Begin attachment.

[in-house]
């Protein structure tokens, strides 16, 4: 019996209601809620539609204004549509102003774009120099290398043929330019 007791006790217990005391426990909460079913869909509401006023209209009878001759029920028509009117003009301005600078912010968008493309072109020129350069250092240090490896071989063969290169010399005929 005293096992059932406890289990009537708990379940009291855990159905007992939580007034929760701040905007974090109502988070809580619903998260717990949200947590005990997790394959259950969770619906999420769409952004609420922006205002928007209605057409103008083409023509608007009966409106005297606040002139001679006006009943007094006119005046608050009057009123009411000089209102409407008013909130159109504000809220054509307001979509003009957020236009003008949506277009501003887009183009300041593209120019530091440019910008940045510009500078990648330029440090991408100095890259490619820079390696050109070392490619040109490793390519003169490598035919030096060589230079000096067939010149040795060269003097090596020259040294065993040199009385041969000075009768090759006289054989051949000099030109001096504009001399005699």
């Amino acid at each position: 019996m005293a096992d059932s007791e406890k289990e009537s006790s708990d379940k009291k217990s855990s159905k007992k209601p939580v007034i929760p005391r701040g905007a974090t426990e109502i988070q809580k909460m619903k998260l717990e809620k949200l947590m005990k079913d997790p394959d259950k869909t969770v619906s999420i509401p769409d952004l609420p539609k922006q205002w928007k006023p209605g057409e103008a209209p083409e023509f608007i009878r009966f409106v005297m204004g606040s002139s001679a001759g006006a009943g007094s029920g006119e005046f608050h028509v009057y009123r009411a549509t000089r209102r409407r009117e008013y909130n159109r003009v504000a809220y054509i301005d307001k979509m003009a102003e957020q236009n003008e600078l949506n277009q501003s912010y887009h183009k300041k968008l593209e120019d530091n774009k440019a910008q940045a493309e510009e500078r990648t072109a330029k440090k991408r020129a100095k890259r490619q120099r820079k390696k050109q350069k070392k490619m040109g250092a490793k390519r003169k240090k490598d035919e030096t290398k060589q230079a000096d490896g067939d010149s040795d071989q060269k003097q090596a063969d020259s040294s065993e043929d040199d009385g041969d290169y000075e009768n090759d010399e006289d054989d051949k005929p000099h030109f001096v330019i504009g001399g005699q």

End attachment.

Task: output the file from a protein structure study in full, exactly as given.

[in-house]
């Protein structure tokens, strides 16, 4: 019996209601809620539609204004549509102003774009120099290398043929330019 007791006790217990005391426990909460079913869909509401006023209209009878001759029920028509009117003009301005600078912010968008493309072109020129350069250092240090490896071989063969290169010399005929 005293096992059932406890289990009537708990379940009291855990159905007992939580007034929760701040905007974090109502988070809580619903998260717990949200947590005990997790394959259950969770619906999420769409952004609420922006205002928007209605057409103008083409023509608007009966409106005297606040002139001679006006009943007094006119005046608050009057009123009411000089209102409407008013909130159109504000809220054509307001979509003009957020236009003008949506277009501003887009183009300041593209120019530091440019910008940045510009500078990648330029440090991408100095890259490619820079390696050109070392490619040109490793390519003169490598035919030096060589230079000096067939010149040795060269003097090596020259040294065993040199009385041969000075009768090759006289054989051949000099030109001096504009001399005699």
């Amino acid at each position: 019996m005293a096992d059932s007791e406890k289990e009537s006790s708990d379940k009291k217990s855990s159905k007992k209601p939580v007034i929760p005391r701040g905007a974090t426990e109502i988070q809580k909460m619903k998260l717990e809620k949200l947590m005990k079913d997790p394959d259950k869909t969770v619906s999420i509401p769409d952004l609420p539609k922006q205002w928007k006023p209605g057409e103008a209209p083409e023509f608007i009878r009966f409106v005297m204004g606040s002139s001679a001759g006006a009943g007094s029920g006119e005046f608050h028509v009057y009123r009411a549509t000089r209102r409407r009117e008013y909130n159109r003009v504000a809220y054509i301005d307001k979509m003009a102003e957020q236009n003008e600078l949506n277009q501003s912010y887009h183009k300041k968008l593209e120019d530091n774009k440019a910008q940045a493309e510009e500078r990648t072109a330029k440090k991408r020129a100095k890259r490619q120099r820079k390696k050109q350069k070392k490619m040109g250092a490793k390519r003169k240090k490598d035919e030096t290398k060589q230079a000096d490896g067939d010149s040795d071989q060269k003097q090596a063969d020259s040294s065993e043929d040199d009385g041969d290169y000075e009768n090759d010399e006289d054989d051949k005929p000099h030109f001096v330019i504009g001399g005699q």